Tuesday, May 6, 2014

Eulogy, Alive

As many of you know, I've been lucky enough these past two years to get to know the family of one of my role models, Marina Keegan, and have been working with them on a literary tour for her first book, which was just released this April. Marina is an incredible poet, playwright, author, activist, and human who was killed in a car crash four days after graduating from Yale in 2012. Hundreds of people have flocked to book readings of The Opposite of Loneliness along the East Coast to get, just for a moment, a glimpse of what hearing Marina's words read aloud can be like. I was honored last Friday to be invited to be a reader at one of these events, and to read Keegan's essay The Opposite of Loneliness, which she originally composed as a commencement speech, and after which her book is named.

I was thankful to have a number of friends attend the event, and each and every one was struck by the power and pertinence of Marina's expression, which can be described by no words except her own. That is, you have to read Keegan to realize she understands how to phrase these things we all go through as humans, perfectly and with humor and poignance.

But what struck my closest friends, the ones who stayed on after the event to hug me and meet the Keegan family, was how something like this can bring people together. Not just the death of a brilliant young person, but the celebration of genius after it is gone, and how we come together to appreciate beauty with every ounce of ourselves after we have been re-alerted of its existence and once it seems later than we would have liked. There was more energy in the cramped back room of that bookstore than at a concert, and more love among those strangers than at a family reunion. I assured one friend who pointed out this ineffable feeling that Marina Keegan had the ability to bring people together in this way throughout her life. To make people slow down and savor the very moment they were living, not because they might not have a tomorrow but just because it was beautiful and precious regardless.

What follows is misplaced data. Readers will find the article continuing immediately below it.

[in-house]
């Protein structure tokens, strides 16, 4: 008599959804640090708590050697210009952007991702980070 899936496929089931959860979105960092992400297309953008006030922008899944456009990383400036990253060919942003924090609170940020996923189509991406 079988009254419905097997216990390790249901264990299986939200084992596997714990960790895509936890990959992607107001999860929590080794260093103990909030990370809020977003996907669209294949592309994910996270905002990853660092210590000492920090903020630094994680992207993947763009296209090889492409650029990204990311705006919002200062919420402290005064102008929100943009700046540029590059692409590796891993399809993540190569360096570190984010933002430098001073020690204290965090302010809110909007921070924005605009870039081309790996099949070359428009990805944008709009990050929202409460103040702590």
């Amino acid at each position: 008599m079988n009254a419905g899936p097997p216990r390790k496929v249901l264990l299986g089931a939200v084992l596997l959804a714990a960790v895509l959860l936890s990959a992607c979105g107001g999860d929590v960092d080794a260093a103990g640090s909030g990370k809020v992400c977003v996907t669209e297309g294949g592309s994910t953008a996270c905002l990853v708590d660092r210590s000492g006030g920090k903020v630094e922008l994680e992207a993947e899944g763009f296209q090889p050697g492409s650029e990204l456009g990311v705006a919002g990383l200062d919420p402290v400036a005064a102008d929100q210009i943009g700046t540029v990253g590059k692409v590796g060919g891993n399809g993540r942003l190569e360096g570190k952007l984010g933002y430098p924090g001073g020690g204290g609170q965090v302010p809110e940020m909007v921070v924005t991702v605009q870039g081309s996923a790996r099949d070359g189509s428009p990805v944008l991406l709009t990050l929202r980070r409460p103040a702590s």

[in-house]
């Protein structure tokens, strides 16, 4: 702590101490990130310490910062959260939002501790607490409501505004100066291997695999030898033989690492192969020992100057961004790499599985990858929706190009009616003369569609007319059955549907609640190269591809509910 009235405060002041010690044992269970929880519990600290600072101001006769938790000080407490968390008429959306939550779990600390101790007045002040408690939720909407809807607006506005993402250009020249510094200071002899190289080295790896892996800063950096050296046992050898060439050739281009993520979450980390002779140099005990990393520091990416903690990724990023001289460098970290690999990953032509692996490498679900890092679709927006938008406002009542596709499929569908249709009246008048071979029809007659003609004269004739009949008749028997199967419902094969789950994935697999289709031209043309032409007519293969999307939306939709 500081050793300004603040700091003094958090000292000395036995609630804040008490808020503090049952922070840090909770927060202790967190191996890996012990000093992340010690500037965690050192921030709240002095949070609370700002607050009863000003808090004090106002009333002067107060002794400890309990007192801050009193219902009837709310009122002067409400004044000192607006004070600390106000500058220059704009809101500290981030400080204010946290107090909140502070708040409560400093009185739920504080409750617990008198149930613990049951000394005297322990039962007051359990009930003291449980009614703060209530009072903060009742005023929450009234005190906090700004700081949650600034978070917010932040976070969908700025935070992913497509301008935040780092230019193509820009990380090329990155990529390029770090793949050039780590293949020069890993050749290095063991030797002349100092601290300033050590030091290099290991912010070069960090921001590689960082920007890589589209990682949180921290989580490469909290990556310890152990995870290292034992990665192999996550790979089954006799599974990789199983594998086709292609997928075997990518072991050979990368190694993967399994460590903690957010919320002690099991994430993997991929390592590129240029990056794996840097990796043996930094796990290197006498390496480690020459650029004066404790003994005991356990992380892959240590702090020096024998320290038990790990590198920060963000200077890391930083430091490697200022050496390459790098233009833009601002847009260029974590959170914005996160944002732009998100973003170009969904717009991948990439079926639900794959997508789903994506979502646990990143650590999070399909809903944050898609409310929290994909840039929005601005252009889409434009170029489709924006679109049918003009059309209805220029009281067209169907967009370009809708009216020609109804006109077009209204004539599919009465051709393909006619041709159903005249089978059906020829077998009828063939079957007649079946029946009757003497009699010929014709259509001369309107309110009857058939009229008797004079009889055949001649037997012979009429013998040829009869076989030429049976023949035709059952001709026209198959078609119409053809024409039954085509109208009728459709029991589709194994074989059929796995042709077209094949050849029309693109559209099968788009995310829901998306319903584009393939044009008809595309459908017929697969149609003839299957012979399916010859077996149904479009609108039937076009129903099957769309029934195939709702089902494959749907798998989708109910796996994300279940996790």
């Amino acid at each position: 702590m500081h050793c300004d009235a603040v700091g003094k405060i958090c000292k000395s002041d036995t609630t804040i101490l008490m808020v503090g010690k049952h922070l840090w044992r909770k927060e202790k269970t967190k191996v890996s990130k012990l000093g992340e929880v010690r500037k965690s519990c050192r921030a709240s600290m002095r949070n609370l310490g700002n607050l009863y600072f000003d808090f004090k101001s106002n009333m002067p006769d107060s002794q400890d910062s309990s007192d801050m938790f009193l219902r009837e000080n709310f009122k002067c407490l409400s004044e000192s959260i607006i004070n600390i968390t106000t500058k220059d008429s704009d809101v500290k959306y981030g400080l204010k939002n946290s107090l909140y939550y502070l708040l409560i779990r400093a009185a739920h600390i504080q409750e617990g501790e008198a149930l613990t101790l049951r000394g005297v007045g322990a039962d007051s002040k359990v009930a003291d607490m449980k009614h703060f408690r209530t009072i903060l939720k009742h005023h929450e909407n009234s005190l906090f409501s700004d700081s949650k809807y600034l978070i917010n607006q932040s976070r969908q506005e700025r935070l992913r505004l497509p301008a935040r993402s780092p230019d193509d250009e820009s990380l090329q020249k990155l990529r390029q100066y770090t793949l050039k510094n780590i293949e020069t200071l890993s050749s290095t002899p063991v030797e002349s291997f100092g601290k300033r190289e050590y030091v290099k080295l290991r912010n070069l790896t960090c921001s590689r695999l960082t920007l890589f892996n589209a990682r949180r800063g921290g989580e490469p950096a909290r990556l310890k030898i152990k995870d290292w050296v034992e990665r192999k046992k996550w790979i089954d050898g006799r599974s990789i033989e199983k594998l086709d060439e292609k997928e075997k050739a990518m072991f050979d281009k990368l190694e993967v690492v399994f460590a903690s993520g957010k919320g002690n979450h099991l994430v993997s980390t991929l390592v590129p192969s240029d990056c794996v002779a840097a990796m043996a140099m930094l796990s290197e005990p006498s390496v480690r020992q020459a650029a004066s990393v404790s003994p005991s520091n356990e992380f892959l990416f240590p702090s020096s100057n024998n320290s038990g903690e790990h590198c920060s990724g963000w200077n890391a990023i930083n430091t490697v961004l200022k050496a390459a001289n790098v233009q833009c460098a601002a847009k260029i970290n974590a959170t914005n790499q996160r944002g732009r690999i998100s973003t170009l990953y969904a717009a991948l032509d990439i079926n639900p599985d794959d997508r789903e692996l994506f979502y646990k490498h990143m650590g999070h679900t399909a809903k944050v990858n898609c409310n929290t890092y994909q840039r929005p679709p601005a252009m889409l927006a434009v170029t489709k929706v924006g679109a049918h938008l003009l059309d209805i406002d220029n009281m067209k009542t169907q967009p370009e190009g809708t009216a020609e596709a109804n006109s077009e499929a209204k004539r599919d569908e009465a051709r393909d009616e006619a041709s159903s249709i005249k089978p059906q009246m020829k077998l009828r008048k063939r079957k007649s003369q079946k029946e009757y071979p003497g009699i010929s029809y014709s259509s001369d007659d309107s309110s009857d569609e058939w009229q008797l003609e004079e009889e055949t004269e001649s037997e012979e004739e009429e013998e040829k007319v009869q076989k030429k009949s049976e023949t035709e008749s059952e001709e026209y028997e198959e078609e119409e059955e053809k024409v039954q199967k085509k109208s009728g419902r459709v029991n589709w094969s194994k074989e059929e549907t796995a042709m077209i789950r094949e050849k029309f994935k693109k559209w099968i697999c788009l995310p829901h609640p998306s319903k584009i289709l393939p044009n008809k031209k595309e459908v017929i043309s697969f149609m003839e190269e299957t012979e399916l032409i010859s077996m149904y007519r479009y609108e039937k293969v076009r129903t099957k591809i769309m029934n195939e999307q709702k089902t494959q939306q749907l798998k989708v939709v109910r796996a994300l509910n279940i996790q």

Sometimes we forget that. I know I personally ooze with admiration and affection for a lot of people who might not know it. Sometimes we're too busy living our lives to appreciate our lives themselves, or the fact that we have the people we do around us. It's a tricky concept to articulate and it's nothing new but just in that moment it hit us: we need to have gatherings like this while people are still around. I've scoured my inbox for correspondences I had with Marina and today, every email I have from her is something I treasure. I'm so happy I had the chance to tell her what her writing does for me and she had the chance to respond. If I hadn't, I'd regret it.

After my grandfather died, each member of my family went to the florist together and bought a bright bouquet to commemorate his birthday the following year. We walked into the dining room in our house in India and handed them to my grandmother one by one until the table was covered in color. We sat around that afternoon and told stories about his jokes, his songs, and his funny habits. I couldn't help but wonder why we never celebrated his birthday that way when he was around. 

After the reading on Friday my best friend and I decided this is what birthdays (and all days!) should be about -- truly, profoundly celebrating life. We're all quirky little packages bursting with passions and perspectives and eccentricities and inside jokes with ourselves, and we love that about the people we love. I just think we should take the time to celebrate that more while we have each other around. So I for one am going to eulogize my friends while they're alive.

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